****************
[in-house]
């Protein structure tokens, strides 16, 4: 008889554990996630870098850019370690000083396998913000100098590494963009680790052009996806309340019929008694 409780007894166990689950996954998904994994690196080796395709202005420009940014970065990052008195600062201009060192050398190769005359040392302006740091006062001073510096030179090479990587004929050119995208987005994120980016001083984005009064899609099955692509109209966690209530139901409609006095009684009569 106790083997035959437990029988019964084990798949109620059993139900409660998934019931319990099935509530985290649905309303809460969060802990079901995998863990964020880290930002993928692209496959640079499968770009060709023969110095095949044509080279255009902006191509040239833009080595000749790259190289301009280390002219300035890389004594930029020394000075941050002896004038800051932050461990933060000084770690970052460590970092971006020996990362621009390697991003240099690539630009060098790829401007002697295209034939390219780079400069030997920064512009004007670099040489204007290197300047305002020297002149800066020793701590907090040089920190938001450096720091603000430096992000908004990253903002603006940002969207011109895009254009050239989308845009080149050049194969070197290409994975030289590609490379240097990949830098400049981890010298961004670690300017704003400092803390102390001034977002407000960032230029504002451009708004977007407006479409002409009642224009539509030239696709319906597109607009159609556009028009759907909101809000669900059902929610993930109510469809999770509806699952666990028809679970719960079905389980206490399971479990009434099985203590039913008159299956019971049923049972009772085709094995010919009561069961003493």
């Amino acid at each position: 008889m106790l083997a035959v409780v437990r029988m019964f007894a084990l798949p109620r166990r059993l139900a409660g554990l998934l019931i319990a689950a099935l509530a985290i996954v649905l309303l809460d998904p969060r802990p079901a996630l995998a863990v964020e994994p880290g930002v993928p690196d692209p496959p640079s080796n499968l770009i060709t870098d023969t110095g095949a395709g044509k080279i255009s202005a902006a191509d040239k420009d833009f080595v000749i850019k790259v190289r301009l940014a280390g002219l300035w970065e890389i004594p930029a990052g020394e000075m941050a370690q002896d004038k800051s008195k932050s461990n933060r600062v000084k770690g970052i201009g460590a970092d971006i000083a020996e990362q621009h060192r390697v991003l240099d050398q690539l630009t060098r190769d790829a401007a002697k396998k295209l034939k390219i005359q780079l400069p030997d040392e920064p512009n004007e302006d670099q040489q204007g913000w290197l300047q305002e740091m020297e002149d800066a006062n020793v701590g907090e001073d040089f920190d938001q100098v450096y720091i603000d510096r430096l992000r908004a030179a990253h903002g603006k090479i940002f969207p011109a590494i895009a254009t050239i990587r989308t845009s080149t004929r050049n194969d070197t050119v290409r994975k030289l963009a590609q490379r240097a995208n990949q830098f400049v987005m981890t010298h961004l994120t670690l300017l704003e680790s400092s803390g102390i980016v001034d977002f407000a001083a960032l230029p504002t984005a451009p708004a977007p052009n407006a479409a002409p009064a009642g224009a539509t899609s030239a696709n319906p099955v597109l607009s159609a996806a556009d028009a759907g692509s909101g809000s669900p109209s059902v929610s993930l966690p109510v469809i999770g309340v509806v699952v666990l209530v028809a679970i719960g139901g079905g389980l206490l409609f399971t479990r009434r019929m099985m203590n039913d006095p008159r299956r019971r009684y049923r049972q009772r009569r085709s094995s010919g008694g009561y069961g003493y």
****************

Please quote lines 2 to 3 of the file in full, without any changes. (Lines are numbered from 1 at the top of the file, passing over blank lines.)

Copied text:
């Protein structure tokens, strides 16, 4: 008889554990996630870098850019370690000083396998913000100098590494963009680790052009996806309340019929008694 409780007894166990689950996954998904994994690196080796395709202005420009940014970065990052008195600062201009060192050398190769005359040392302006740091006062001073510096030179090479990587004929050119995208987005994120980016001083984005009064899609099955692509109209966690209530139901409609006095009684009569 106790083997035959437990029988019964084990798949109620059993139900409660998934019931319990099935509530985290649905309303809460969060802990079901995998863990964020880290930002993928692209496959640079499968770009060709023969110095095949044509080279255009902006191509040239833009080595000749790259190289301009280390002219300035890389004594930029020394000075941050002896004038800051932050461990933060000084770690970052460590970092971006020996990362621009390697991003240099690539630009060098790829401007002697295209034939390219780079400069030997920064512009004007670099040489204007290197300047305002020297002149800066020793701590907090040089920190938001450096720091603000430096992000908004990253903002603006940002969207011109895009254009050239989308845009080149050049194969070197290409994975030289590609490379240097990949830098400049981890010298961004670690300017704003400092803390102390001034977002407000960032230029504002451009708004977007407006479409002409009642224009539509030239696709319906597109607009159609556009028009759907909101809000669900059902929610993930109510469809999770509806699952666990028809679970719960079905389980206490399971479990009434099985203590039913008159299956019971049923049972009772085709094995010919009561069961003493």
């Amino acid at each position: 008889m106790l083997a035959v409780v437990r029988m019964f007894a084990l798949p109620r166990r059993l139900a409660g554990l998934l019931i319990a689950a099935l509530a985290i996954v649905l309303l809460d998904p969060r802990p079901a996630l995998a863990v964020e994994p880290g930002v993928p690196d692209p496959p640079s080796n499968l770009i060709t870098d023969t110095g095949a395709g044509k080279i255009s202005a902006a191509d040239k420009d833009f080595v000749i850019k790259v190289r301009l940014a280390g002219l300035w970065e890389i004594p930029a990052g020394e000075m941050a370690q002896d004038k800051s008195k932050s461990n933060r600062v000084k770690g970052i201009g460590a970092d971006i000083a020996e990362q621009h060192r390697v991003l240099d050398q690539l630009t060098r190769d790829a401007a002697k396998k295209l034939k390219i005359q780079l400069p030997d040392e920064p512009n004007e302006d670099q040489q204007g913000w290197l300047q305002e740091m020297e002149d800066a006062n020793v701590g907090e001073d040089f920190d938001q100098v450096y720091i603000d510096r430096l992000r908004a030179a990253h903002g603006k090479i940002f969207p011109a590494i895009a254009t050239i990587r989308t845009s080149t004929r050049n194969d070197t050119v290409r994975k030289l963009a590609q490379r240097a995208n990949q830098f400049v987005m981890t010298h961004l994120t670690l300017l704003e680790s400092s803390g102390i980016v001034d977002f407000a001083a960032l230029p504002t984005a451009p708004a977007p052009n407006a479409a002409p009064a009642g224009a539509t899609s030239a696709n319906p099955v597109l607009s159609a996806a556009d028009a759907g692509s909101g809000s669900p109209s059902v929610s993930l966690p109510v469809i999770g309340v509806v699952v666990l209530v028809a679970i719960g139901g079905g389980l206490l409609f399971t479990r009434r019929m099985m203590n039913d006095p008159r299956r019971r009684y049923r049972q009772r009569r085709s094995s010919g008694g009561y069961g003493y």